But it’s not just the elite. It’s not any group at all. It’s us. All of us. And this is actually very good news. It means rather than feeling we are powerless, we can do something. And do something we should. Fast. The time really is now.
I look up from my screen to see the rain pulling out and up, ripening into clouds that rise and drift like portents from another time and place. The Other World. That unquantifiable space where imagination and intuition call the shots. I feel a cool bluster now in the air. The trees have begun to sway. To call me. Yeees. Something tells me the time for competition is over. Whether it’s polarised political battles, immature home improvement rivalries, trying to be right in some absurd ideological boxing match, or bloody warfare, it’s going the way of the dinosaurs. Some of which are still with us. Some of which we may even be related to.
Phylogeny, and the way of the dinosaurs
When a species goes extinct, often one branch of it survives, one clan, one side-shoot of genetic material. When it comes to the dinosaurs, in retrospect we all know who was their success story. In an Earth engulfed in fire and dust, suddenly it was no longer those with the largest teeth and the most brawn who held the advantage. It was those who could navigate the sky. Hindsight is a wonderful thing of course. I suspect if we told T. rex that a poxy chicken would be the future carrier of his DNA , he would snort, because on the face of it, the fragile bird looks a rank outsider. Today’s T. rexes are no different. In a world obsessed with being right, and where aggressive mouths take up the virtual space, those of us who are little more introspective are largely ignored. Perhaps that’s just as well. Perhaps that’s all exactly as it should be.
For those who can listen, Gaia is generous. There are always clues and nudges. Time spirals about itself, and ancient puzzles become rune stones for the future. But that knowledge and power is only accessible to those who can sit still and be quiet, for those who can observe. Through that stillness the subterranean cataclysm of transformation is audible. Many of the indigenous peoples of this planet know all about what’s coming. They know how to whisper with trees and follow the signs of the rocks and the eagles. Whenever I hear an elder speak, I’m struck by how similar our perspectives are. So much of the wisdom that has pulsed through my own land is old knowledge for the keystone peoples of this planet.
It’s that corroboration of experience that validates. Me, a Western woman in Spain hearing the same voices, seeing the same kind of spirits, feeling plants talk to me, nudge me, call me, listening to trees prophesising the future, and rocks remembering the past. There is indeed another reality out there. But the road toward it is far away from debate, and angry protest. It’s on another phylogenetic branch entirely from competition and battle and war.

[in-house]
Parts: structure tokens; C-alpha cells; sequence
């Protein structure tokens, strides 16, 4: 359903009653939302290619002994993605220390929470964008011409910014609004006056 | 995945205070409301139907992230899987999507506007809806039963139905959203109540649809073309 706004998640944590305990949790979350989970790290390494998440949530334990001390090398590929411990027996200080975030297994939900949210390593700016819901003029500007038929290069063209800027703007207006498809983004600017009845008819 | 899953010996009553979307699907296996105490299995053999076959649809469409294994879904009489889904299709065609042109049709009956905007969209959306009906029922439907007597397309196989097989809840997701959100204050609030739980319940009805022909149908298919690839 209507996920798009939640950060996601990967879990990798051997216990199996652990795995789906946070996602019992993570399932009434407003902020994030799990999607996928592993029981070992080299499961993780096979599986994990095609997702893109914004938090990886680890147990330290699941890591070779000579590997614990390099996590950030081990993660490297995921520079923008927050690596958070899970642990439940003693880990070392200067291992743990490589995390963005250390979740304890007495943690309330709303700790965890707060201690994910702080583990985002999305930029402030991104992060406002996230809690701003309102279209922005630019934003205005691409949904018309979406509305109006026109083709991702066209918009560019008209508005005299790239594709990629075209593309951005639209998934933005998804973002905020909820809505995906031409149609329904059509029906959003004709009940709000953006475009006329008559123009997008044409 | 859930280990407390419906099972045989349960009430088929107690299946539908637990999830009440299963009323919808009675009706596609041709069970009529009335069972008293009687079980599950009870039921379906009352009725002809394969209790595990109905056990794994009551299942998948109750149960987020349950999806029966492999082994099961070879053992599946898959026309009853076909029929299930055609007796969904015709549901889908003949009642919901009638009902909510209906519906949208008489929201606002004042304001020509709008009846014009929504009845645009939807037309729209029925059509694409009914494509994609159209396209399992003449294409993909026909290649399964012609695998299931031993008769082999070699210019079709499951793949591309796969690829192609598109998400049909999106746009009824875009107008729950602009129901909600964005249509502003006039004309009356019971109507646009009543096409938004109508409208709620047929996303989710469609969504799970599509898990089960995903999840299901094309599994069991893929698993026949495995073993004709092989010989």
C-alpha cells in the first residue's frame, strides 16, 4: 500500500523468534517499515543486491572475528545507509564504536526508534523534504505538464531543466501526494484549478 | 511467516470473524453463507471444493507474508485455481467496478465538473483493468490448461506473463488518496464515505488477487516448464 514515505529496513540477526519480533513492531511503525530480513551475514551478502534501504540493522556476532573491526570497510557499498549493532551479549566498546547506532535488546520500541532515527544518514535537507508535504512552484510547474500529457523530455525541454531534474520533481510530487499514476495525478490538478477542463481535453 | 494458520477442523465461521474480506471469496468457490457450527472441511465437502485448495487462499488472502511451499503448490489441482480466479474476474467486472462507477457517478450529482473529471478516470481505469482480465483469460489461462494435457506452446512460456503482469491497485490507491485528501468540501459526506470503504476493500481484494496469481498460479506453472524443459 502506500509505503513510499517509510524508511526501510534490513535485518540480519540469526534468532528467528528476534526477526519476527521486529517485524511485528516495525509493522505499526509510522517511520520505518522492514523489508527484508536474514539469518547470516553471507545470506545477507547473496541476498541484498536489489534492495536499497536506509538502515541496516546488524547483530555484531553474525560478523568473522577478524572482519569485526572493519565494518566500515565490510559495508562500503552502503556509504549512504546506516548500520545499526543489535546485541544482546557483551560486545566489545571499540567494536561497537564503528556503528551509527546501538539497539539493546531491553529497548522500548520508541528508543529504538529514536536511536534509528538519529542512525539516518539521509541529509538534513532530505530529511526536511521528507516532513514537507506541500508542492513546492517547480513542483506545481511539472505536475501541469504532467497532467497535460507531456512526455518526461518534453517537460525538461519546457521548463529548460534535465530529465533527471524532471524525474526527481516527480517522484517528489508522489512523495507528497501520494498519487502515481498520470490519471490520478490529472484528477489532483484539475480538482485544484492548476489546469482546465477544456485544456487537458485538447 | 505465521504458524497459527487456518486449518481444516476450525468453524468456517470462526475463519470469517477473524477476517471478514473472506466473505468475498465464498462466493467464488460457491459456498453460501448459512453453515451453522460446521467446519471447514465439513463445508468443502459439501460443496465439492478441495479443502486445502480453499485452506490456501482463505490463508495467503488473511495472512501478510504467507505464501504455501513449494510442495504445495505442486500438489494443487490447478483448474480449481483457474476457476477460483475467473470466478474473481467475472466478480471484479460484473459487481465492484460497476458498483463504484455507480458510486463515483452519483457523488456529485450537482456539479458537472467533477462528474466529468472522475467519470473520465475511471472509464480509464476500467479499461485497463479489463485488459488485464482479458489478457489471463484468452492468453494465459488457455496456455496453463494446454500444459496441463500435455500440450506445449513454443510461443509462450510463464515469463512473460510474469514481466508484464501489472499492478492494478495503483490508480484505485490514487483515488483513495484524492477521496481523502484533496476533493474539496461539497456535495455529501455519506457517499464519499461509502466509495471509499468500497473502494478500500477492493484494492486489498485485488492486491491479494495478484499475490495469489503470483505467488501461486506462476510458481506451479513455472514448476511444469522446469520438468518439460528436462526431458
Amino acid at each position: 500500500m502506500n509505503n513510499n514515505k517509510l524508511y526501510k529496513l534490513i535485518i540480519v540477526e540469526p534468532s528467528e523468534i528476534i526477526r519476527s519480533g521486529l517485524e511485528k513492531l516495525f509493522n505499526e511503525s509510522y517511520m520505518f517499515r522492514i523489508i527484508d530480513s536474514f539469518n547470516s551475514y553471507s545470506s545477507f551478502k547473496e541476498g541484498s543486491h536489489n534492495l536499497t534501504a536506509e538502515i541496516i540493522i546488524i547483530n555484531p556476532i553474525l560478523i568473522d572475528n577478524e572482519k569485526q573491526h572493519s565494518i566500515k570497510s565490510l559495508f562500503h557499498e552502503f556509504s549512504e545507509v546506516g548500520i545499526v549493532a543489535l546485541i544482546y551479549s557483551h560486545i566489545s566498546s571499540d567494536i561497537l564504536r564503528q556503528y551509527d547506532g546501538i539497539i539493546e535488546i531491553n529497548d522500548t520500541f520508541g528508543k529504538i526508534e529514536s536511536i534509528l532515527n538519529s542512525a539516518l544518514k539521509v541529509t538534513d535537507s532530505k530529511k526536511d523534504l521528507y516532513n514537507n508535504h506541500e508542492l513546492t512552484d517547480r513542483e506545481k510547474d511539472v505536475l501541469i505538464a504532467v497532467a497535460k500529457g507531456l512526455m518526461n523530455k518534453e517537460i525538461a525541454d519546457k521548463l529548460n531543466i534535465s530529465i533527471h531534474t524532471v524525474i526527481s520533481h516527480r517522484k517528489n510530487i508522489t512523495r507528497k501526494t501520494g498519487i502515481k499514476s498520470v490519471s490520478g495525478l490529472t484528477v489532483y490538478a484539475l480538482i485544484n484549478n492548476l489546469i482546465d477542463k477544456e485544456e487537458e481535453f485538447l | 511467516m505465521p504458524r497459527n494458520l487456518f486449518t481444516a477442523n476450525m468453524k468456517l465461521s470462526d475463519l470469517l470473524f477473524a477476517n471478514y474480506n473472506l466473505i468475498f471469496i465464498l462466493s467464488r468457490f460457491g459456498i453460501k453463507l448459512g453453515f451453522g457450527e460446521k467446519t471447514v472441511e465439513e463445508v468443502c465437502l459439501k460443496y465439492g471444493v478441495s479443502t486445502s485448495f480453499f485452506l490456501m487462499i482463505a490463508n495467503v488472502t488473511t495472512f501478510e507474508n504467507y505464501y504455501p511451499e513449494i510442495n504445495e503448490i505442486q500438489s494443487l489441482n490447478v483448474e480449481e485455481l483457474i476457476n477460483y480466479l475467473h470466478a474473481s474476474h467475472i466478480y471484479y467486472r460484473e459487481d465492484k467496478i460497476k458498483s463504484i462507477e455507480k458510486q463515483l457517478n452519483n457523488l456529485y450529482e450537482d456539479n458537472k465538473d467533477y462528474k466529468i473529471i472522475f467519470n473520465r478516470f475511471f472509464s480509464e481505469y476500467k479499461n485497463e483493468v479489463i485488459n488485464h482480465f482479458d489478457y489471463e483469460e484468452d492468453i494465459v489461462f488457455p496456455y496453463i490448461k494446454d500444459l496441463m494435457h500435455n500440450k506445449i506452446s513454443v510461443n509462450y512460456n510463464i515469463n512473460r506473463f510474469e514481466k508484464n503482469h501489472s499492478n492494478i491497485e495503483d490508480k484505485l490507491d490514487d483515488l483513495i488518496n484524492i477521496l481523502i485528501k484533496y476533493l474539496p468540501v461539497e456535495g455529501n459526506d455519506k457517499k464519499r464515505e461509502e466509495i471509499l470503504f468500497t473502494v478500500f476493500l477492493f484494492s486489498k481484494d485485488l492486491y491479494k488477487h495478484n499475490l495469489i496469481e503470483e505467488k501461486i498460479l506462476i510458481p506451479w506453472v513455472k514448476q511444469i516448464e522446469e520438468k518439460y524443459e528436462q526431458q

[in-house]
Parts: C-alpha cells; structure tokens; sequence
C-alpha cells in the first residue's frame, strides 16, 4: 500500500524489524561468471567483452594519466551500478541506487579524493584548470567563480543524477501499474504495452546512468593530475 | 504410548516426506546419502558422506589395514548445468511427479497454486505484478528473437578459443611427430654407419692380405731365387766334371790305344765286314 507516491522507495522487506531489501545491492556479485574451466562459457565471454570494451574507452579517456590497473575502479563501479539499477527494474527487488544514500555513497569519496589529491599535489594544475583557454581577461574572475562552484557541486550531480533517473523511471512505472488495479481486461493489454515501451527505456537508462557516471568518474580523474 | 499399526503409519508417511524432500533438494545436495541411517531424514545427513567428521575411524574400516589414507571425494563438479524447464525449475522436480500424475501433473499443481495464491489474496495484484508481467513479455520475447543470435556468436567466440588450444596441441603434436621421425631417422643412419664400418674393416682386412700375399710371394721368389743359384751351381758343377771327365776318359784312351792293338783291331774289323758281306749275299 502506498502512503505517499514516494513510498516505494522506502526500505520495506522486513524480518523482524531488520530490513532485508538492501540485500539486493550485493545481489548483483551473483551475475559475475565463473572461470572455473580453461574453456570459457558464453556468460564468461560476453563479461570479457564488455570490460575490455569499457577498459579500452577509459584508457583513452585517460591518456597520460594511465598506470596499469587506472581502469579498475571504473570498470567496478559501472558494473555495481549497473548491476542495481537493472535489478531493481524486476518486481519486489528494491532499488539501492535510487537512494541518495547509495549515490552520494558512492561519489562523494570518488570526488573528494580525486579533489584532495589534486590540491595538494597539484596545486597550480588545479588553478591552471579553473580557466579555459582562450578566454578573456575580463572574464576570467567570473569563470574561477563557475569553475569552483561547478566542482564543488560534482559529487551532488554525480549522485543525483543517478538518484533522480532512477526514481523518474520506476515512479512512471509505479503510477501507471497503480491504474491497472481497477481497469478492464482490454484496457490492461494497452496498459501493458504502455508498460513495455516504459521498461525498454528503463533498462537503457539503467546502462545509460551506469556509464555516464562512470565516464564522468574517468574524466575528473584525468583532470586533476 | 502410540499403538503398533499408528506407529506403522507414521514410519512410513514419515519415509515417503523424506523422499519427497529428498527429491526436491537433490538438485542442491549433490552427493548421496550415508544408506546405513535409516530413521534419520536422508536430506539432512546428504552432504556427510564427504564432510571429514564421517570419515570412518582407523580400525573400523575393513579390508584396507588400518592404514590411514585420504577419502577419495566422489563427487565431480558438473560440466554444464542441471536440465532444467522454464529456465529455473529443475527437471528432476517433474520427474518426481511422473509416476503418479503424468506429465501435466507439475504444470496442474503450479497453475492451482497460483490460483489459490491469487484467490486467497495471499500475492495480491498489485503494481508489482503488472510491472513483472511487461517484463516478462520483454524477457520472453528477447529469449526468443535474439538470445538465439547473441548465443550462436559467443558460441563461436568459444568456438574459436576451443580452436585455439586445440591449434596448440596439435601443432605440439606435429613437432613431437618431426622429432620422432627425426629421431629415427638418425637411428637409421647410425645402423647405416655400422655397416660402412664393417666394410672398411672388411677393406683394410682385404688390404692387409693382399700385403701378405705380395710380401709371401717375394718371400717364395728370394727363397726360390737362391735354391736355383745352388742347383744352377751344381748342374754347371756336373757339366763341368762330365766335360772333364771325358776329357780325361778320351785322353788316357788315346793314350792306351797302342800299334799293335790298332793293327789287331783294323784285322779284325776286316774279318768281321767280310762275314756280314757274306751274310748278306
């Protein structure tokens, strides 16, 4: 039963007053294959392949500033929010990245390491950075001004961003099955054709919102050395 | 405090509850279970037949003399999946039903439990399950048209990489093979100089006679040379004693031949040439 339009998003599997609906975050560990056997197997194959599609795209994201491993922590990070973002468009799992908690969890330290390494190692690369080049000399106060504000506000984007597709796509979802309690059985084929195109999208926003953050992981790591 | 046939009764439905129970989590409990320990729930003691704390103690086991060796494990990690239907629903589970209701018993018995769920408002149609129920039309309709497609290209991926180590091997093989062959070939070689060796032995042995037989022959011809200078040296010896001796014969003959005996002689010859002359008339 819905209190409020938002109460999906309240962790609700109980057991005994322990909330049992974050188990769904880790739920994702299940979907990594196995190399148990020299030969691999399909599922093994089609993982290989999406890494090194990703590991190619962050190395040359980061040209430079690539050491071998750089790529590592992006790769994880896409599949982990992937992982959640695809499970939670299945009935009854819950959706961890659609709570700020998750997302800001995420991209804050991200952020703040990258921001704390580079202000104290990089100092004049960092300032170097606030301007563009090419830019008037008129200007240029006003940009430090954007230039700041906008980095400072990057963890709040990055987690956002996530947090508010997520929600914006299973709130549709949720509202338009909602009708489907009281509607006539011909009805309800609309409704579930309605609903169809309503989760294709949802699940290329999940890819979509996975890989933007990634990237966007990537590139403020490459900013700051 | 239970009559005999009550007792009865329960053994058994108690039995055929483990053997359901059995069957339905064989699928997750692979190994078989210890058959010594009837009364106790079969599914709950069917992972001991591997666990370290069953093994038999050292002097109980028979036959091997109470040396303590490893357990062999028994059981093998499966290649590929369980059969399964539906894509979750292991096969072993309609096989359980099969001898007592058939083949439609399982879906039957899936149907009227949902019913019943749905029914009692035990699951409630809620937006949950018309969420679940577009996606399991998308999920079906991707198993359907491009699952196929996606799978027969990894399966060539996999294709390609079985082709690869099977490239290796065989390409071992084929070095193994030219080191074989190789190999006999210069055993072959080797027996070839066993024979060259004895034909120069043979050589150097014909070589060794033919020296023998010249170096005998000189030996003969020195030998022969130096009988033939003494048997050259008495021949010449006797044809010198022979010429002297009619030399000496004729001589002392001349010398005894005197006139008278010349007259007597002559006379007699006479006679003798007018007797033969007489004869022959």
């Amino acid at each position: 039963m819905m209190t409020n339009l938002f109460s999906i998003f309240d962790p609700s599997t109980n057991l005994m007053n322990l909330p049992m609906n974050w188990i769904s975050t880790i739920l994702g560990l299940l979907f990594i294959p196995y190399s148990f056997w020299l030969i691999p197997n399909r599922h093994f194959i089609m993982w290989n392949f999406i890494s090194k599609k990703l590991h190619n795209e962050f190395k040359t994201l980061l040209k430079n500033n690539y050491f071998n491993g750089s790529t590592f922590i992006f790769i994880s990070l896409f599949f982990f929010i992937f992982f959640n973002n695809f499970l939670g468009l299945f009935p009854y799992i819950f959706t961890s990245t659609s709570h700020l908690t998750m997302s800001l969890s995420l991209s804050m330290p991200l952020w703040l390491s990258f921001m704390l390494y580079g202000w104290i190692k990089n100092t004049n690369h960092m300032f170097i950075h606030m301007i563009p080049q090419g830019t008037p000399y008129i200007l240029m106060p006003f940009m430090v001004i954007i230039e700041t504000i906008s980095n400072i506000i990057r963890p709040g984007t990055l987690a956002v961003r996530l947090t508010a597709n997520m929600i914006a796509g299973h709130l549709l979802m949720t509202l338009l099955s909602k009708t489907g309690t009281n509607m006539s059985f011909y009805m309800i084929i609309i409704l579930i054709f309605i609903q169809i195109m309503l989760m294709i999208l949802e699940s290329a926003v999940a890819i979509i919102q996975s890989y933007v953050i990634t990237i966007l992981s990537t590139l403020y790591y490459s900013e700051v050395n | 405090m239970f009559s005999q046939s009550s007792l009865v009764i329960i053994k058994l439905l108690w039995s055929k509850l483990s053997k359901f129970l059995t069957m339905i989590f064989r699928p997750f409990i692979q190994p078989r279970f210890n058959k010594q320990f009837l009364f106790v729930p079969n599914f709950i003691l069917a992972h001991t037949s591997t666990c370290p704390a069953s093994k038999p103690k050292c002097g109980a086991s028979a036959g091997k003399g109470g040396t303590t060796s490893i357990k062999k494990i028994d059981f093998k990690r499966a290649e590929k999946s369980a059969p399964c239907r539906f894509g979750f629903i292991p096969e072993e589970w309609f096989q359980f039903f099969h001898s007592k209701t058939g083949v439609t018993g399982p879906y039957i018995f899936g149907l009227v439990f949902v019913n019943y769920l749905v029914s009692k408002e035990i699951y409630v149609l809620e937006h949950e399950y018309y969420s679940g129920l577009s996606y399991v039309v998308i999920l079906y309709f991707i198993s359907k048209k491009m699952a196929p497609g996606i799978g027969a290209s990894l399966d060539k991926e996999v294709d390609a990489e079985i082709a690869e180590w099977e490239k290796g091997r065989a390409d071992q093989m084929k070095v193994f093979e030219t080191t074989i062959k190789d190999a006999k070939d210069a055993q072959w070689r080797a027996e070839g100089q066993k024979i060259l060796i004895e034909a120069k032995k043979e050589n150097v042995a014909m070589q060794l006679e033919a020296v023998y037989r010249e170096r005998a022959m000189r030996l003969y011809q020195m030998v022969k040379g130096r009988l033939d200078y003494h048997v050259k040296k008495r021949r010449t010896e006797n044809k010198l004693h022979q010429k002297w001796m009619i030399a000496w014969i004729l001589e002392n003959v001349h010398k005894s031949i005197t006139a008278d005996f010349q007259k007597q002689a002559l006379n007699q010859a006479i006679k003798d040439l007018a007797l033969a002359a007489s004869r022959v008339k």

The time for one group pitted against another, that entire mindset of battle, is on its way out. It may not look that way if you believe the media and buy into its every sensational word. If you embroil yourself in that energy line and are sure you are right and ‘they’ are wrong, it won’t seem that way at all. Even so, the ground has shifted and evolution is happening.
It’s evening now. Through the forking branches of the darkening woods, I see the path. It glistens in ophidian splendour as it winds through the trunks and dead leaves. A salamander, yellow and indigo, perches in the wet dirt, imbibing the hint of rain. Does she recall her lobe-fish ancestor, or sense how her legs unfolded back then? If she does, she holds the secret inside her still. As I stare into her watery eyes, I fancy I see my reflection. Am I an ape or a human, or something new?
The old will be shed like snake skin. The new will survive and grow in its place. But it won’t be based on who won or who lost. It will be based on those who can navigate the sky. And those who can burrow deep into the origins of things to find the waymarkers of the future.
We don’t need to force our opinions down people’s throats. We don’t need to beat anyone or join this side or that. These things are a complete waste of time, heck they are on the wrong tree branch altogether. We don’t need to keep up with the Joneses, because the Joneses don’t know what they’re doing. We need to keep up with the planet and evolution, and build ourselves some wings. It’s not something we can blame some other group for, because if you still see opposing groups, you’re on the road to nowhere my friend. Evolution is something we do to ourselves for ourselves. And as soon as we liberate that self from its terminal terror of losing, we are flying free. Soaring high above the clouds like that, the landscape looks so different. So new.
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Atulya K Bingham
Author, Lone Off-Gridder, and Natural Builder.
"Reality meets fantasy, myth, dirt and poetry. I'm hooked!" Jodie Harburt, Multitude of Ones.